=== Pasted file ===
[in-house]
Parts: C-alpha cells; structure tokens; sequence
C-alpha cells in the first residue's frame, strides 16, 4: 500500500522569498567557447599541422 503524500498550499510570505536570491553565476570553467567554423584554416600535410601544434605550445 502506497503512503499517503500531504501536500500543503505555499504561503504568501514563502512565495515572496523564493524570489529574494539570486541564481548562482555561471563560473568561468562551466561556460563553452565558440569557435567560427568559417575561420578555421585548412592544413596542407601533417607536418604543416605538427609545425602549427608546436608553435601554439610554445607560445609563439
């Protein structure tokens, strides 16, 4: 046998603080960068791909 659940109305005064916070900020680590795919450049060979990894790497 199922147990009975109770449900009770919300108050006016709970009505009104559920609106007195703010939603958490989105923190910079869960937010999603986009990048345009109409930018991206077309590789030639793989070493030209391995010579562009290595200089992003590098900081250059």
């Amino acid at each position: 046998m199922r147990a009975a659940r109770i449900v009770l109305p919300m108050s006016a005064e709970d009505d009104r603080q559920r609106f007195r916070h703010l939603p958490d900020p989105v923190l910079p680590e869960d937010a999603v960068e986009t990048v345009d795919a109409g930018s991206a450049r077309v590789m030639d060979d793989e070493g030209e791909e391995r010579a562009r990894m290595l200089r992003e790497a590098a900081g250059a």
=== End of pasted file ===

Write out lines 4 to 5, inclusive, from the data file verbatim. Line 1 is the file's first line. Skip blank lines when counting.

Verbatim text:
């Protein structure tokens, strides 16, 4: 046998603080960068791909 659940109305005064916070900020680590795919450049060979990894790497 199922147990009975109770449900009770919300108050006016709970009505009104559920609106007195703010939603958490989105923190910079869960937010999603986009990048345009109409930018991206077309590789030639793989070493030209391995010579562009290595200089992003590098900081250059």
């Amino acid at each position: 046998m199922r147990a009975a659940r109770i449900v009770l109305p919300m108050s006016a005064e709970d009505d009104r603080q559920r609106f007195r916070h703010l939603p958490d900020p989105v923190l910079p680590e869960d937010a999603v960068e986009t990048v345009d795919a109409g930018s991206a450049r077309v590789m030639d060979d793989e070493g030209e791909e391995r010579a562009r990894m290595l200089r992003e790497a590098a900081g250059a």